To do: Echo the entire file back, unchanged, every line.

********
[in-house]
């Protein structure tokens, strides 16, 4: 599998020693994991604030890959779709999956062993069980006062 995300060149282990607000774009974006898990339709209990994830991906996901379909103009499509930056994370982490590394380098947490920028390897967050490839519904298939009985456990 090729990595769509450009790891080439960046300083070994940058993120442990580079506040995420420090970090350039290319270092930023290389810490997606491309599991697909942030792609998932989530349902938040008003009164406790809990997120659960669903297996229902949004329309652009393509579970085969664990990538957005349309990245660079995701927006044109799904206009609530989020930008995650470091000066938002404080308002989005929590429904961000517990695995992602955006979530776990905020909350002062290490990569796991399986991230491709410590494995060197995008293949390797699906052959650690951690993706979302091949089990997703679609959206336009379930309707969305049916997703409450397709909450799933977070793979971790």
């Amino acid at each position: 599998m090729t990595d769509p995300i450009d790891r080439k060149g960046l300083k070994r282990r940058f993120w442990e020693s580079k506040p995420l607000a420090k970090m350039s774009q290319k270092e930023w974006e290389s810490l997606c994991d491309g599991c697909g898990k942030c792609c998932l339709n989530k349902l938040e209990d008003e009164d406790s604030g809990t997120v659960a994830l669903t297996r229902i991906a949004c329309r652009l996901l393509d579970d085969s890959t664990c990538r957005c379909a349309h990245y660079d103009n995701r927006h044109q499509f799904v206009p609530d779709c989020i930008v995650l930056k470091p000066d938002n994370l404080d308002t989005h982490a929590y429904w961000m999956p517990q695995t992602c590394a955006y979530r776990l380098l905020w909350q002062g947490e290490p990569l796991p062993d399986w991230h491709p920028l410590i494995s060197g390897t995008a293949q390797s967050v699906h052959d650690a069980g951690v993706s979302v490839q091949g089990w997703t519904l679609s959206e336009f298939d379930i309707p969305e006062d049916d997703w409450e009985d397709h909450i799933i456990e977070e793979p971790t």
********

[in-house]
């Protein structure tokens, strides 16, 4: 599998020693994991604030890959779709999956062993069980006062 995300060149282990607000774009974006898990339709209990994830991906996901379909103009499509930056994370982490590394380098947490920028390897967050490839519904298939009985456990 090729990595769509450009790891080439960046300083070994940058993120442990580079506040995420420090970090350039290319270092930023290389810490997606491309599991697909942030792609998932989530349902938040008003009164406790809990997120659960669903297996229902949004329309652009393509579970085969664990990538957005349309990245660079995701927006044109799904206009609530989020930008995650470091000066938002404080308002989005929590429904961000517990695995992602955006979530776990905020909350002062290490990569796991399986991230491709410590494995060197995008293949390797699906052959650690951690993706979302091949089990997703679609959206336009379930309707969305049916997703409450397709909450799933977070793979971790």
């Amino acid at each position: 599998m090729t990595d769509p995300i450009d790891r080439k060149g960046l300083k070994r282990r940058f993120w442990e020693s580079k506040p995420l607000a420090k970090m350039s774009q290319k270092e930023w974006e290389s810490l997606c994991d491309g599991c697909g898990k942030c792609c998932l339709n989530k349902l938040e209990d008003e009164d406790s604030g809990t997120v659960a994830l669903t297996r229902i991906a949004c329309r652009l996901l393509d579970d085969s890959t664990c990538r957005c379909a349309h990245y660079d103009n995701r927006h044109q499509f799904v206009p609530d779709c989020i930008v995650l930056k470091p000066d938002n994370l404080d308002t989005h982490a929590y429904w961000m999956p517990q695995t992602c590394a955006y979530r776990l380098l905020w909350q002062g947490e290490p990569l796991p062993d399986w991230h491709p920028l410590i494995s060197g390897t995008a293949q390797s967050v699906h052959d650690a069980g951690v993706s979302v490839q091949g089990w997703t519904l679609s959206e336009f298939d379930i309707p969305e006062d049916d997703w409450e009985d397709h909450i799933i456990e977070e793979p971790t």